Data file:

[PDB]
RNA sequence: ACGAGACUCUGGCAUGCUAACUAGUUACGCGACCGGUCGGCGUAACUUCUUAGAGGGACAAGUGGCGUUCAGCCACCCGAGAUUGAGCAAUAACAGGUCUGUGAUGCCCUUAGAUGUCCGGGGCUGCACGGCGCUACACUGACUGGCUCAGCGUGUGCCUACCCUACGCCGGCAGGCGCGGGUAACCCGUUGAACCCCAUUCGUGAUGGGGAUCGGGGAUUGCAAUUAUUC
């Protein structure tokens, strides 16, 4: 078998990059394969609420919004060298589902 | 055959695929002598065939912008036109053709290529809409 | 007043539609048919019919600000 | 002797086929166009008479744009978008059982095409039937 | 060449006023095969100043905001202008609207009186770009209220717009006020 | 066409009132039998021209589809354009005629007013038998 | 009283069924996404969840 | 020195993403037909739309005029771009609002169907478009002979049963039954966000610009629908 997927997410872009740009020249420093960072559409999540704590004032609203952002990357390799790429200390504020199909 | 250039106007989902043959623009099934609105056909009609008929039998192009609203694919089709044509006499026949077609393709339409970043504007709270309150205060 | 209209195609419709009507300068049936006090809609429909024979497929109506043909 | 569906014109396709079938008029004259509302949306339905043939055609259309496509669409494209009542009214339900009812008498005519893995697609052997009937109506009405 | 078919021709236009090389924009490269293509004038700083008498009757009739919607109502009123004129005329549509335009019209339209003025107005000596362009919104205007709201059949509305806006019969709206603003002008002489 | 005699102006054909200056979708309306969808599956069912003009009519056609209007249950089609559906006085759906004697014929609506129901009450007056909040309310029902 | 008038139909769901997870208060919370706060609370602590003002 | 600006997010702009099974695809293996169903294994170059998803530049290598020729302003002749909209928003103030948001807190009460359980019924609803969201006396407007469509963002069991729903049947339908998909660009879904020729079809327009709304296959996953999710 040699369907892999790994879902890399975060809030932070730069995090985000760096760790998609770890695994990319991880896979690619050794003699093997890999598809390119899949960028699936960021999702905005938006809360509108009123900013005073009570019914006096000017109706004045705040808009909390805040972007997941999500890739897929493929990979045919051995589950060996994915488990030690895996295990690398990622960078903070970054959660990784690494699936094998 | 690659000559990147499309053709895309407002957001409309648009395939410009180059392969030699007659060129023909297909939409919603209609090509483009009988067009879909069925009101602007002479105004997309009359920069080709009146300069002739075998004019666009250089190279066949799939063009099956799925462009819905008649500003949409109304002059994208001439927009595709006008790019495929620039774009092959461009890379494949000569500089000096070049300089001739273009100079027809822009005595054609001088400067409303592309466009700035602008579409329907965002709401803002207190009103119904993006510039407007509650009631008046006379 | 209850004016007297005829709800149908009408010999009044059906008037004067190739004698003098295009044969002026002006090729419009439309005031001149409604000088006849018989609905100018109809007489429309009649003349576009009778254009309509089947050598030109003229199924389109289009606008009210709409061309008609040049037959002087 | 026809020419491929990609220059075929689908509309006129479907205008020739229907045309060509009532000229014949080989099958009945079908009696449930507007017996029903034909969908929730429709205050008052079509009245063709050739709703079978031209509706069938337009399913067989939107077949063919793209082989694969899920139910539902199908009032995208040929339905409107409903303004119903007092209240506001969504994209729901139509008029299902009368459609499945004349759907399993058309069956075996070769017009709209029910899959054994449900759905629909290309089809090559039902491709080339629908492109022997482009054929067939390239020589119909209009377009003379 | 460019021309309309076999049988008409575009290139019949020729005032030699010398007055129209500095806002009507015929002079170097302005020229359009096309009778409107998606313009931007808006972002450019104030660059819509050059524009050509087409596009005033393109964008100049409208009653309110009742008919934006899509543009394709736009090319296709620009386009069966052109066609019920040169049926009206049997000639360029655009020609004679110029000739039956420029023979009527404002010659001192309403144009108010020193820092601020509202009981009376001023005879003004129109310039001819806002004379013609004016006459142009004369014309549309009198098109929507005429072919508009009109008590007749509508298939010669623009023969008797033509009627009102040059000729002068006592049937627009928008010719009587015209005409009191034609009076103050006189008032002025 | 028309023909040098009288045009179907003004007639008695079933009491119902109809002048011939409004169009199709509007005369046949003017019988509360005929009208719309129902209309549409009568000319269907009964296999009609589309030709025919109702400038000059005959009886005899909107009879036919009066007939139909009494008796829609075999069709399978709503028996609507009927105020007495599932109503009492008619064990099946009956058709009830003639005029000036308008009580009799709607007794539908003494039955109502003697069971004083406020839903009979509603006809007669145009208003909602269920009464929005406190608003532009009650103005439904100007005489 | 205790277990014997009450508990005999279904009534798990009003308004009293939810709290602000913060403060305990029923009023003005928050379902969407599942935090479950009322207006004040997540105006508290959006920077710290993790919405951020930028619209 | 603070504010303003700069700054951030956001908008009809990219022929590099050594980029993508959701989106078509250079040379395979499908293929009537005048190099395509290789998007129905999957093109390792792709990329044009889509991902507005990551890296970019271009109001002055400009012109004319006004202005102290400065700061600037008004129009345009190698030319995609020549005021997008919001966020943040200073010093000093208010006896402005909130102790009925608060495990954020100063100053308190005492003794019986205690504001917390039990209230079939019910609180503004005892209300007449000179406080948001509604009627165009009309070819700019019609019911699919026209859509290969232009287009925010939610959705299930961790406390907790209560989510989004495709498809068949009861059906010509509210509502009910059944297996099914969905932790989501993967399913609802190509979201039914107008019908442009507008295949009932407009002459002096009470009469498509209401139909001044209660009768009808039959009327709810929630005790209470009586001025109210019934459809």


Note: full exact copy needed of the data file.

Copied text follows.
[PDB]
RNA sequence: ACGAGACUCUGGCAUGCUAACUAGUUACGCGACCGGUCGGCGUAACUUCUUAGAGGGACAAGUGGCGUUCAGCCACCCGAGAUUGAGCAAUAACAGGUCUGUGAUGCCCUUAGAUGUCCGGGGCUGCACGGCGCUACACUGACUGGCUCAGCGUGUGCCUACCCUACGCCGGCAGGCGCGGGUAACCCGUUGAACCCCAUUCGUGAUGGGGAUCGGGGAUUGCAAUUAUUC
């Protein structure tokens, strides 16, 4: 078998990059394969609420919004060298589902 | 055959695929002598065939912008036109053709290529809409 | 007043539609048919019919600000 | 002797086929166009008479744009978008059982095409039937 | 060449006023095969100043905001202008609207009186770009209220717009006020 | 066409009132039998021209589809354009005629007013038998 | 009283069924996404969840 | 020195993403037909739309005029771009609002169907478009002979049963039954966000610009629908 997927997410872009740009020249420093960072559409999540704590004032609203952002990357390799790429200390504020199909 | 250039106007989902043959623009099934609105056909009609008929039998192009609203694919089709044509006499026949077609393709339409970043504007709270309150205060 | 209209195609419709009507300068049936006090809609429909024979497929109506043909 | 569906014109396709079938008029004259509302949306339905043939055609259309496509669409494209009542009214339900009812008498005519893995697609052997009937109506009405 | 078919021709236009090389924009490269293509004038700083008498009757009739919607109502009123004129005329549509335009019209339209003025107005000596362009919104205007709201059949509305806006019969709206603003002008002489 | 005699102006054909200056979708309306969808599956069912003009009519056609209007249950089609559906006085759906004697014929609506129901009450007056909040309310029902 | 008038139909769901997870208060919370706060609370602590003002 | 600006997010702009099974695809293996169903294994170059998803530049290598020729302003002749909209928003103030948001807190009460359980019924609803969201006396407007469509963002069991729903049947339908998909660009879904020729079809327009709304296959996953999710 040699369907892999790994879902890399975060809030932070730069995090985000760096760790998609770890695994990319991880896979690619050794003699093997890999598809390119899949960028699936960021999702905005938006809360509108009123900013005073009570019914006096000017109706004045705040808009909390805040972007997941999500890739897929493929990979045919051995589950060996994915488990030690895996295990690398990622960078903070970054959660990784690494699936094998 | 690659000559990147499309053709895309407002957001409309648009395939410009180059392969030699007659060129023909297909939409919603209609090509483009009988067009879909069925009101602007002479105004997309009359920069080709009146300069002739075998004019666009250089190279066949799939063009099956799925462009819905008649500003949409109304002059994208001439927009595709006008790019495929620039774009092959461009890379494949000569500089000096070049300089001739273009100079027809822009005595054609001088400067409303592309466009700035602008579409329907965002709401803002207190009103119904993006510039407007509650009631008046006379 | 209850004016007297005829709800149908009408010999009044059906008037004067190739004698003098295009044969002026002006090729419009439309005031001149409604000088006849018989609905100018109809007489429309009649003349576009009778254009309509089947050598030109003229199924389109289009606008009210709409061309008609040049037959002087 | 026809020419491929990609220059075929689908509309006129479907205008020739229907045309060509009532000229014949080989099958009945079908009696449930507007017996029903034909969908929730429709205050008052079509009245063709050739709703079978031209509706069938337009399913067989939107077949063919793209082989694969899920139910539902199908009032995208040929339905409107409903303004119903007092209240506001969504994209729901139509008029299902009368459609499945004349759907399993058309069956075996070769017009709209029910899959054994449900759905629909290309089809090559039902491709080339629908492109022997482009054929067939390239020589119909209009377009003379 | 460019021309309309076999049988008409575009290139019949020729005032030699010398007055129209500095806002009507015929002079170097302005020229359009096309009778409107998606313009931007808006972002450019104030660059819509050059524009050509087409596009005033393109964008100049409208009653309110009742008919934006899509543009394709736009090319296709620009386009069966052109066609019920040169049926009206049997000639360029655009020609004679110029000739039956420029023979009527404002010659001192309403144009108010020193820092601020509202009981009376001023005879003004129109310039001819806002004379013609004016006459142009004369014309549309009198098109929507005429072919508009009109008590007749509508298939010669623009023969008797033509009627009102040059000729002068006592049937627009928008010719009587015209005409009191034609009076103050006189008032002025 | 028309023909040098009288045009179907003004007639008695079933009491119902109809002048011939409004169009199709509007005369046949003017019988509360005929009208719309129902209309549409009568000319269907009964296999009609589309030709025919109702400038000059005959009886005899909107009879036919009066007939139909009494008796829609075999069709399978709503028996609507009927105020007495599932109503009492008619064990099946009956058709009830003639005029000036308008009580009799709607007794539908003494039955109502003697069971004083406020839903009979509603006809007669145009208003909602269920009464929005406190608003532009009650103005439904100007005489 | 205790277990014997009450508990005999279904009534798990009003308004009293939810709290602000913060403060305990029923009023003005928050379902969407599942935090479950009322207006004040997540105006508290959006920077710290993790919405951020930028619209 | 603070504010303003700069700054951030956001908008009809990219022929590099050594980029993508959701989106078509250079040379395979499908293929009537005048190099395509290789998007129905999957093109390792792709990329044009889509991902507005990551890296970019271009109001002055400009012109004319006004202005102290400065700061600037008004129009345009190698030319995609020549005021997008919001966020943040200073010093000093208010006896402005909130102790009925608060495990954020100063100053308190005492003794019986205690504001917390039990209230079939019910609180503004005892209300007449000179406080948001509604009627165009009309070819700019019609019911699919026209859509290969232009287009925010939610959705299930961790406390907790209560989510989004495709498809068949009861059906010509509210509502009910059944297996099914969905932790989501993967399913609802190509979201039914107008019908442009507008295949009932407009002459002096009470009469498509209401139909001044209660009768009808039959009327709810929630005790209470009586001025109210019934459809």